So I try to explain that even though I'm not teaching, I am still "working" and that I need to do research and write an article during the summer. That obligation never sounds substantive enough for a nonacademic to understand that I might not be available for weekly park outings on Thursday mornings.

Other moms seem surprised and dismayed to learn that even though I'm not teaching this summer, my children are signed up for camp five days a week. So I fill my answers with more disclaimers about how my schedule is very flexible and how we're always available for an afternoon here or there. Then I rob Monday night to pay for Monday's trip to the zoo with a playmate and her mom. Or more accurately, I rob January, nearly killing myself trying to finish my article for submission March 1, to pay for the June that I will spend with my kids in the park.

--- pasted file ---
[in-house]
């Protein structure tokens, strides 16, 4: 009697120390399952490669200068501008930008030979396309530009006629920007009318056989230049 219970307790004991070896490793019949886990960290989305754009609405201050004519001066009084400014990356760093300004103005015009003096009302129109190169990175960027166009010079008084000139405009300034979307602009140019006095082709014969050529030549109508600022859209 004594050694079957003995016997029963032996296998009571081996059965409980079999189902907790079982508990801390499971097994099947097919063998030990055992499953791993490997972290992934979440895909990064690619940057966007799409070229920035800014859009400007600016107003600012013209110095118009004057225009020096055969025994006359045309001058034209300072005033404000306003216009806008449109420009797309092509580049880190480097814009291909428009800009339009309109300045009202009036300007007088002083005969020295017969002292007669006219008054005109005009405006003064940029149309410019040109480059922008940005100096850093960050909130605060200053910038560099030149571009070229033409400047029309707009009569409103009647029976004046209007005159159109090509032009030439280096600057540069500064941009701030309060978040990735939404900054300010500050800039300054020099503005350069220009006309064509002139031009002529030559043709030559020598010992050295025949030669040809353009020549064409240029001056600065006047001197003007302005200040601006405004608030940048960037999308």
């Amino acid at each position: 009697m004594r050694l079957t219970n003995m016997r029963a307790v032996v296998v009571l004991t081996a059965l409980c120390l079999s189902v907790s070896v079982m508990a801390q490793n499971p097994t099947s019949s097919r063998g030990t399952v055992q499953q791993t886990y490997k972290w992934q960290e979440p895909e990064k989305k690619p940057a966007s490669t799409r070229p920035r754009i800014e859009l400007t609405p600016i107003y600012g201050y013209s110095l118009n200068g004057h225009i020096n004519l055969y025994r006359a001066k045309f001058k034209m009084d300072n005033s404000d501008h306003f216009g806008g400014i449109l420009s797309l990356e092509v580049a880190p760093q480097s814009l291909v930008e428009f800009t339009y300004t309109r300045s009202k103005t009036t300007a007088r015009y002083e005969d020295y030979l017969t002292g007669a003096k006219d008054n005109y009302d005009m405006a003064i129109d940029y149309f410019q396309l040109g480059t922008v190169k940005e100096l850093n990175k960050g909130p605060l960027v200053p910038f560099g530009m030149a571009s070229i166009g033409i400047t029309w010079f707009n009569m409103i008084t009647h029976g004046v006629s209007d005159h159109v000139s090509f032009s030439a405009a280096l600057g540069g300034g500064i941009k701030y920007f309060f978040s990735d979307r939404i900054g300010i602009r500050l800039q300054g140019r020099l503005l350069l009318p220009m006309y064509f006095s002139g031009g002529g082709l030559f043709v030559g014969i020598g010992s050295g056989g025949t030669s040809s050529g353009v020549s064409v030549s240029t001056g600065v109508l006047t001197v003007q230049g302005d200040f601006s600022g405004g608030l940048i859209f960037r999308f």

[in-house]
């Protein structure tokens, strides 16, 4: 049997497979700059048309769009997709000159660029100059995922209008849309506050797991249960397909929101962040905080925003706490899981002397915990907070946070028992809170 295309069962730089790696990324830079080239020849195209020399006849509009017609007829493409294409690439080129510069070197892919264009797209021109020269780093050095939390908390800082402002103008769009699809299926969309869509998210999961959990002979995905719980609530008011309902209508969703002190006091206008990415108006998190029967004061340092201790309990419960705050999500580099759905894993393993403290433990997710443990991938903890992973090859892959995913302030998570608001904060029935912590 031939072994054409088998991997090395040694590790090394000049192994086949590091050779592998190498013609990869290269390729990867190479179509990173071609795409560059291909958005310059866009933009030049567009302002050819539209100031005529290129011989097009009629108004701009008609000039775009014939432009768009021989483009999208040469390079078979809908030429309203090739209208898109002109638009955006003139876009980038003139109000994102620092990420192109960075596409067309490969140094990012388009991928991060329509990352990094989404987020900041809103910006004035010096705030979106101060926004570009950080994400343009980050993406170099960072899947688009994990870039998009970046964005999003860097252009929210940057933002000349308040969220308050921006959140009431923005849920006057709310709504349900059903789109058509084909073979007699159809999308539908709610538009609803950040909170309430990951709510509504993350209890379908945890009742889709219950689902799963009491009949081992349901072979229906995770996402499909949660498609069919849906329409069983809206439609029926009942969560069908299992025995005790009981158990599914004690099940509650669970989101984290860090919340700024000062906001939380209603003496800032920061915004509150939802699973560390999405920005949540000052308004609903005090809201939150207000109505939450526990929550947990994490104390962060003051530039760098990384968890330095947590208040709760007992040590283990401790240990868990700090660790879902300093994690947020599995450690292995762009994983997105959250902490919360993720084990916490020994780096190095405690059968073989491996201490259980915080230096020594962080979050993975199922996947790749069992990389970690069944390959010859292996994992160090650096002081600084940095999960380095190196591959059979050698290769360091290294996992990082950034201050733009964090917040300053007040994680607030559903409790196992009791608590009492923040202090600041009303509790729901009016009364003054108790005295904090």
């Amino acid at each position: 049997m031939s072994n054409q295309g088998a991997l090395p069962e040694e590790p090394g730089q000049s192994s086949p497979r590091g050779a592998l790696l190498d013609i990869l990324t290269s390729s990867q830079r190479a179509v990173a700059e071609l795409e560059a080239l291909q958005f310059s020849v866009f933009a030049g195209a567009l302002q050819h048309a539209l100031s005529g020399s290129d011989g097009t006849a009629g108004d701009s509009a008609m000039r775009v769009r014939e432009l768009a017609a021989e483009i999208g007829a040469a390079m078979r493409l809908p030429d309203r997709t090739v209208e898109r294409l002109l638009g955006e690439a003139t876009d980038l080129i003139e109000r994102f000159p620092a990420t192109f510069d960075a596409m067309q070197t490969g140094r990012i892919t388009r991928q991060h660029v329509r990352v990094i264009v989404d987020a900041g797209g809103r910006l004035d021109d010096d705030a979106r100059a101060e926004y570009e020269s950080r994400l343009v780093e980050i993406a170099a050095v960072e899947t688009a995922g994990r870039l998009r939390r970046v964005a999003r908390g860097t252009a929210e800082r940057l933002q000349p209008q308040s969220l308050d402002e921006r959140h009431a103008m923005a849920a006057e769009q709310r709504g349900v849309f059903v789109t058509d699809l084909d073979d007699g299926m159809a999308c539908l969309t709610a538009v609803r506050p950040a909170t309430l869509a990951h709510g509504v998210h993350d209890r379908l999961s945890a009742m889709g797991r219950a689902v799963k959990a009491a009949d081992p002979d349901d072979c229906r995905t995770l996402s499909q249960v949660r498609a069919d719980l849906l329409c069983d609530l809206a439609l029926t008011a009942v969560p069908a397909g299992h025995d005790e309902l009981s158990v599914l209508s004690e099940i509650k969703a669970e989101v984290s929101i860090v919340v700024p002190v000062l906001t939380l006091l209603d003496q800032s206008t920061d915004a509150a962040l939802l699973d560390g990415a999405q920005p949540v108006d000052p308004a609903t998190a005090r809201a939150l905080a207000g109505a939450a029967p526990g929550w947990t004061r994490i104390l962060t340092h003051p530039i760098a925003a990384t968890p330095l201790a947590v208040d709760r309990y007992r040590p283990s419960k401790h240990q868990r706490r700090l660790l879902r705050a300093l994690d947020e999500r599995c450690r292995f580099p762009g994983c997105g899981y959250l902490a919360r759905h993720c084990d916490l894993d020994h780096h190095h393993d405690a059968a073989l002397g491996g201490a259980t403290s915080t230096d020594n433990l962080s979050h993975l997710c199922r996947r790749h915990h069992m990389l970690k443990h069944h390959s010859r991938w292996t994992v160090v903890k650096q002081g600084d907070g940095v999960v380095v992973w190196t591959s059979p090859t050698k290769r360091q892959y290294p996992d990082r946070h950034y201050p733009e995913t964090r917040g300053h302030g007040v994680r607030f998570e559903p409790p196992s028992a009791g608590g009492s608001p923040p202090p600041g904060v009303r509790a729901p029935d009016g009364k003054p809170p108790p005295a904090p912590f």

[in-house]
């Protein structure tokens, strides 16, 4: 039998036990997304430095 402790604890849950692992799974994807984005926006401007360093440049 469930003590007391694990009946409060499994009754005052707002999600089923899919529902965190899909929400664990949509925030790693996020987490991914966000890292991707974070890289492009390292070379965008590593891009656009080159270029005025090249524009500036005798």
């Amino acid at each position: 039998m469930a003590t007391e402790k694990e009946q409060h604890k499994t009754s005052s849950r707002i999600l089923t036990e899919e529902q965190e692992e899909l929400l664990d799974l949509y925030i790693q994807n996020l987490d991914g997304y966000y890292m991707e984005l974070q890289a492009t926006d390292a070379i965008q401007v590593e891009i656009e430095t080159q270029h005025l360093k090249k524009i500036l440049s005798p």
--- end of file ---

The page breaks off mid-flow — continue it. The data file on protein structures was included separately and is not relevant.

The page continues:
Lady, you're not alone. Really. It's not just a mom thing, either. Granted, this particular professor is perhaps feeling the pressure more than many of us do, since she has a couple of small children and a tenure-track job wherer she is expected to produce a substantial article a year. My hunch is, though, that most academics, especially those whose partners are not academics, have to cope with the same problems. It's true even during the academic year, I think. There seems to be a perception that we only work when we are teaching classes, and maybe grading papers. In my house, it was only after my spouse found out that lots of my colleagues work 10-12 hours a day (I can think of one who puts in more, but he's head of the Faculty Senate Council and Professional Development Coordinator) that he stopped thinking that I was just hopeless at time management. I'm not good at it, but teaching at least one new prep a quarter in writing-intensive classes takes a bit of time to do even reasonably well.